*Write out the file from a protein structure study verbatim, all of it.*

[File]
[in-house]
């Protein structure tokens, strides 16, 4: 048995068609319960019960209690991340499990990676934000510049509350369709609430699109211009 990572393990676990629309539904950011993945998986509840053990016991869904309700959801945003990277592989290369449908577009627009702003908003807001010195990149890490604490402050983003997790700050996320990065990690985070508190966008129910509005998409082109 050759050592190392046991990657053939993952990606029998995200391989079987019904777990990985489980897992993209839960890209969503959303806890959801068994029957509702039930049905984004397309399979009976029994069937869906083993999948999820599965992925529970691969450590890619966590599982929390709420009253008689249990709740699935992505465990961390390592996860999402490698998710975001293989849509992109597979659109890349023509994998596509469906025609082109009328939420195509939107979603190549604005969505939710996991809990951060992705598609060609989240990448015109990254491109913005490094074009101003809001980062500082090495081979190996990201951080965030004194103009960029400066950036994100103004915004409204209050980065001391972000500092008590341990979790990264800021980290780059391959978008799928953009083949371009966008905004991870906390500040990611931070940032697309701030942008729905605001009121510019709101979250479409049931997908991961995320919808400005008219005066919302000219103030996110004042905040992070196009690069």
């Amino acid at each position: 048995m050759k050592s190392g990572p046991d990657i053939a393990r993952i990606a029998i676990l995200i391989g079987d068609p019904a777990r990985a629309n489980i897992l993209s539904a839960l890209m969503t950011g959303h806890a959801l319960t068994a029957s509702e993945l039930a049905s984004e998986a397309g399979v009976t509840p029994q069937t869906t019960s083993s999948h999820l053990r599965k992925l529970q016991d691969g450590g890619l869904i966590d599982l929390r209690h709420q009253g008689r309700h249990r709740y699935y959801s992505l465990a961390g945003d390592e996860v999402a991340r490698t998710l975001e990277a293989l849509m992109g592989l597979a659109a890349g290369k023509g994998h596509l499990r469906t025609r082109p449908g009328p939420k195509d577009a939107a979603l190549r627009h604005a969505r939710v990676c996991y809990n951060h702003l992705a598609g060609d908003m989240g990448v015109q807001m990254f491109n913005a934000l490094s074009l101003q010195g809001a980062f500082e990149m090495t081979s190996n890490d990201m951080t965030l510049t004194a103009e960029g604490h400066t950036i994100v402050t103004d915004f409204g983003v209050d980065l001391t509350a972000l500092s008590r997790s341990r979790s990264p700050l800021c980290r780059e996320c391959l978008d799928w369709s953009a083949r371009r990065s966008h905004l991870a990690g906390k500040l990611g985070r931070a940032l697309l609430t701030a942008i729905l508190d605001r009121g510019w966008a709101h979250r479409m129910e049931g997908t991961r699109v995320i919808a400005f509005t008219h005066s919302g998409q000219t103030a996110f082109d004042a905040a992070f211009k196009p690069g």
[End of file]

[in-house]
């Protein structure tokens, strides 16, 4: 048995068609319960019960209690991340499990990676934000510049509350369709609430699109211009 990572393990676990629309539904950011993945998986509840053990016991869904309700959801945003990277592989290369449908577009627009702003908003807001010195990149890490604490402050983003997790700050996320990065990690985070508190966008129910509005998409082109 050759050592190392046991990657053939993952990606029998995200391989079987019904777990990985489980897992993209839960890209969503959303806890959801068994029957509702039930049905984004397309399979009976029994069937869906083993999948999820599965992925529970691969450590890619966590599982929390709420009253008689249990709740699935992505465990961390390592996860999402490698998710975001293989849509992109597979659109890349023509994998596509469906025609082109009328939420195509939107979603190549604005969505939710996991809990951060992705598609060609989240990448015109990254491109913005490094074009101003809001980062500082090495081979190996990201951080965030004194103009960029400066950036994100103004915004409204209050980065001391972000500092008590341990979790990264800021980290780059391959978008799928953009083949371009966008905004991870906390500040990611931070940032697309701030942008729905605001009121510019709101979250479409049931997908991961995320919808400005008219005066919302000219103030996110004042905040992070196009690069």
């Amino acid at each position: 048995m050759k050592s190392g990572p046991d990657i053939a393990r993952i990606a029998i676990l995200i391989g079987d068609p019904a777990r990985a629309n489980i897992l993209s539904a839960l890209m969503t950011g959303h806890a959801l319960t068994a029957s509702e993945l039930a049905s984004e998986a397309g399979v009976t509840p029994q069937t869906t019960s083993s999948h999820l053990r599965k992925l529970q016991d691969g450590g890619l869904i966590d599982l929390r209690h709420q009253g008689r309700h249990r709740y699935y959801s992505l465990a961390g945003d390592e996860v999402a991340r490698t998710l975001e990277a293989l849509m992109g592989l597979a659109a890349g290369k023509g994998h596509l499990r469906t025609r082109p449908g009328p939420k195509d577009a939107a979603l190549r627009h604005a969505r939710v990676c996991y809990n951060h702003l992705a598609g060609d908003m989240g990448v015109q807001m990254f491109n913005a934000l490094s074009l101003q010195g809001a980062f500082e990149m090495t081979s190996n890490d990201m951080t965030l510049t004194a103009e960029g604490h400066t950036i994100v402050t103004d915004f409204g983003v209050d980065l001391t509350a972000l500092s008590r997790s341990r979790s990264p700050l800021c980290r780059e996320c391959l978008d799928w369709s953009a083949r371009r990065s966008h905004l991870a990690g906390k500040l990611g985070r931070a940032l697309l609430t701030a942008i729905l508190d605001r009121g510019w966008a709101h979250r479409m129910e049931g997908t991961r699109v995320i919808a400005f509005t008219h005066s919302g998409q000219t103030a996110f082109d004042a905040a992070f211009k196009p690069g």